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Strona 310 - For take an example of a dog, and mark what a generosity and courage he will put on when he finds himself maintained by a man, who to him is instead of a God, or melior natura, which courage is manifestly such as that creature, without that confidence, of a better nature than his own could never attain. i io OF ATHEISM. So man, when he resteth and assureth himself upon divine protection and favour, gathereth a force and faith which human nature in itself could not obtain.
Strona 429 - As to the first question, we may observe, that what we call a mind, is nothing but a heap or collection of different perceptions, united together by certain relations, and supposed, though falsely, to be endowed with a perfect simplicity and identity.
Strona 429 - If any one upon serious and unprejudiced reflection thinks he has a different notion of himself, I must confess I can reason no longer with him. All I can allow him is that he may be in the right as well as I, and that we are essentially different in this particular. He may, perhaps, perceive something simple and continued, which he calls himself, though I am certain there is no such principle in me.
Strona 299 - ... fell asleep in his chair, and had a frightful dream, in which the prominent figure was an immense baboon. He a.woke with the fright, got up instantly, and walked to a table which was in the middle of the room. He was then quite awake, and quite conscious of the articles around him : but close by the wall in the end of the apartment he distinctly saw the baboon making the same grimaces which he had seen in his dream ; and this spectre continued visible for about half a minute.
Strona 518 - Ayesha's to heed the fire, which must not for a moment relax in its measured and steady heat. Your task is the lightest of all it is but to renew from this vessel the fluid that burns in the lamps, and on the ring. Observe, the contents of the vessel must be thriftily husbanded; there is enough, but not more than enough, to sustain the light in the lamps, on the lines traced round the caldron, and on the farther ring, for six hours. The compounds dissolved in this fluid are...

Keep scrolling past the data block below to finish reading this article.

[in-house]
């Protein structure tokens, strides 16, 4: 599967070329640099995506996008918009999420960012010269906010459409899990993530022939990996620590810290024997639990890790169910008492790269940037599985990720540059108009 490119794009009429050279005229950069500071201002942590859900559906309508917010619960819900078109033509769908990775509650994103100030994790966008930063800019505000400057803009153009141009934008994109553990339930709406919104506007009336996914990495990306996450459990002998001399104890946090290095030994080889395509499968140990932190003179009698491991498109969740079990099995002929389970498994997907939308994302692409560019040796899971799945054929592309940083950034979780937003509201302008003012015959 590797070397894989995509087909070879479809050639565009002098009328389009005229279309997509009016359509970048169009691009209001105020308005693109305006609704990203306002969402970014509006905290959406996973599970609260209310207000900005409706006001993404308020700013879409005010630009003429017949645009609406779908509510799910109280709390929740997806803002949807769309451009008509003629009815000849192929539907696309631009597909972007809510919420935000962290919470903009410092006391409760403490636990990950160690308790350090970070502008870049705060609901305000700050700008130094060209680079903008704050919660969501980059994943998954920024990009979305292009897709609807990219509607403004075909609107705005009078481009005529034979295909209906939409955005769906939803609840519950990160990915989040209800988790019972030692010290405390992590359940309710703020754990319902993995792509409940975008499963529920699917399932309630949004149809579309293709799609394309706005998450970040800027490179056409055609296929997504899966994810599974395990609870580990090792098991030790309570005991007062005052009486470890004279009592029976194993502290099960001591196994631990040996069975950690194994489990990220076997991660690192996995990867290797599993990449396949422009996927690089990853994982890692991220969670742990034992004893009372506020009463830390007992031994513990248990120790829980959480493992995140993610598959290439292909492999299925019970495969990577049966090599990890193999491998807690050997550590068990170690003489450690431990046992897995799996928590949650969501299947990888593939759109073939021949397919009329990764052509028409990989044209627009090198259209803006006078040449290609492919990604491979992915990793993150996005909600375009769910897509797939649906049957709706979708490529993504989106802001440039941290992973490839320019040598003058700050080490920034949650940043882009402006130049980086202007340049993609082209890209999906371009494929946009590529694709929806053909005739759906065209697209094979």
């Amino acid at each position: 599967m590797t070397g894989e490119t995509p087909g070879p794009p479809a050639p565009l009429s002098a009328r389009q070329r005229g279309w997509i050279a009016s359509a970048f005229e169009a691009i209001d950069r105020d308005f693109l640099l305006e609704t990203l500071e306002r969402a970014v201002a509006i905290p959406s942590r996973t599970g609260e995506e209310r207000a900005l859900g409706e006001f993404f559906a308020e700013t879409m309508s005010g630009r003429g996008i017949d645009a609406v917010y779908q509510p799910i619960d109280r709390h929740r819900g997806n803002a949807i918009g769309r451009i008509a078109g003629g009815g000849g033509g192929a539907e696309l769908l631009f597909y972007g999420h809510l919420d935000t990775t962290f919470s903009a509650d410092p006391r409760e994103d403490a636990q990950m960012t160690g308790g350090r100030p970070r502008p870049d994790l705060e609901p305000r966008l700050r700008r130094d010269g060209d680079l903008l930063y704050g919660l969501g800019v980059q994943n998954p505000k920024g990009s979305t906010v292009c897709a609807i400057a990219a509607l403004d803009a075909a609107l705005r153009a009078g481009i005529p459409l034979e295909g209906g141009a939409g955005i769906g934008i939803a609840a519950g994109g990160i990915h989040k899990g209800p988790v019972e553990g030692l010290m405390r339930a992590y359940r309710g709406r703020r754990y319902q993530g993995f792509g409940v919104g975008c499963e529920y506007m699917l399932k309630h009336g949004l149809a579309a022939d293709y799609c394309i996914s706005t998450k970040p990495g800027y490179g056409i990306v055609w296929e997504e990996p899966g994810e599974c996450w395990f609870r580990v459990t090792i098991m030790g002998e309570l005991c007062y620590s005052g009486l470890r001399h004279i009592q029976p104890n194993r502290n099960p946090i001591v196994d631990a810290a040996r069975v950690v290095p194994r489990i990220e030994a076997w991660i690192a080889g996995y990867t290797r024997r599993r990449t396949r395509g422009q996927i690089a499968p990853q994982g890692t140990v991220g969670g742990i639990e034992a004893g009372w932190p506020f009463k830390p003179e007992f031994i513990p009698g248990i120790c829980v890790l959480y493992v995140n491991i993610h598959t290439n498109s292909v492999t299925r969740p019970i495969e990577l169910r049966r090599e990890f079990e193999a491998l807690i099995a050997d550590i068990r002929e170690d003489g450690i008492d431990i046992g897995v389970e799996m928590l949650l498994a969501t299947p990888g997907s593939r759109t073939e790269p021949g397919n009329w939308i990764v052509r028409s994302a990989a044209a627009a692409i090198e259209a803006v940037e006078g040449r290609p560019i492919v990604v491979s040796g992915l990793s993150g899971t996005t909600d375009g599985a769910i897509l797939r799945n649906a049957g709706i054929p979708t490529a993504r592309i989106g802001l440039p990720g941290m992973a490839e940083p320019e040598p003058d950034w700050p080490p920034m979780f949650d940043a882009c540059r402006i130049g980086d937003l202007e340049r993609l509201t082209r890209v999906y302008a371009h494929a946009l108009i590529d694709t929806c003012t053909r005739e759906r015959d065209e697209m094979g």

Strona 512 - Eastern slaves? But, if so, why lead them to these solitudes; and, if so, why not bid me be armed? " " The Eastern slaves, fulfilling my commands, wait for my summons where their eyes cannot see what we do. The danger is of a kind in which the boldest son of the East would be more craven, perhaps, than the daintiest Sybarite of Europe, who would shrink from a panther and laugh at a ghost. In the creed of the Dervish, and of all who adventure into that realm of nature which is closed to philosophy...
Strona 195 - From the results o( his different experiments, conducted with the most unexceptionable precision, it is demonstrated, that diamond affords no other substance by its combustion than pure carbonic acid gas ; and that the process is merely a solution of diamond in oxygen, without any change in the volume of the gas.
Strona 501 - I wrung my friend's hand, and we parted. Oh, to lose her now ; now that her love and her reason had both returned, each more vivid than before! Futile, indeed, might be Margrave's boasted secret ; but at least in that secret was hope. In recognized science I saw only despair. And at that thought all dread of this mysterious visitor vanished — all anxiety to question more of his attributes or his history. His life itself became to me dear and precious. What if it should fail me in the steps of the...
Strona 503 - Near this very spot is there not gold — in mines yet undiscovered? — and gold of the purest metal? " "There is. What then? Do you, with the alchemists, blend in one discovery gold and life? " "No. But it is only where the chemistry of earth or of man produces gold, that the substance from which the great pabulum of life is extracted by ferment can be found. Possibly, in the attempts at that transmutation of metals, which I think your own great chemist, Sir Humphry Davy, allowed might be possible,...
Strona 506 - ... solemn eyes. Her stature was lofty, her bearing majestic, whether in movement or repose. Margrave accosted her in some language unknown to me. She replied in what seemed to me the same tongue. The tones of her voice were sweet, but inexpressibly mournful. The words that they uttered appeared intended to warn, or deprecate, or dissuade; but they called to Margrave's brow a lowering frown, and drew from his lips a burst of unmistakable anger. The woman rejoined, in the same melancholy music of...

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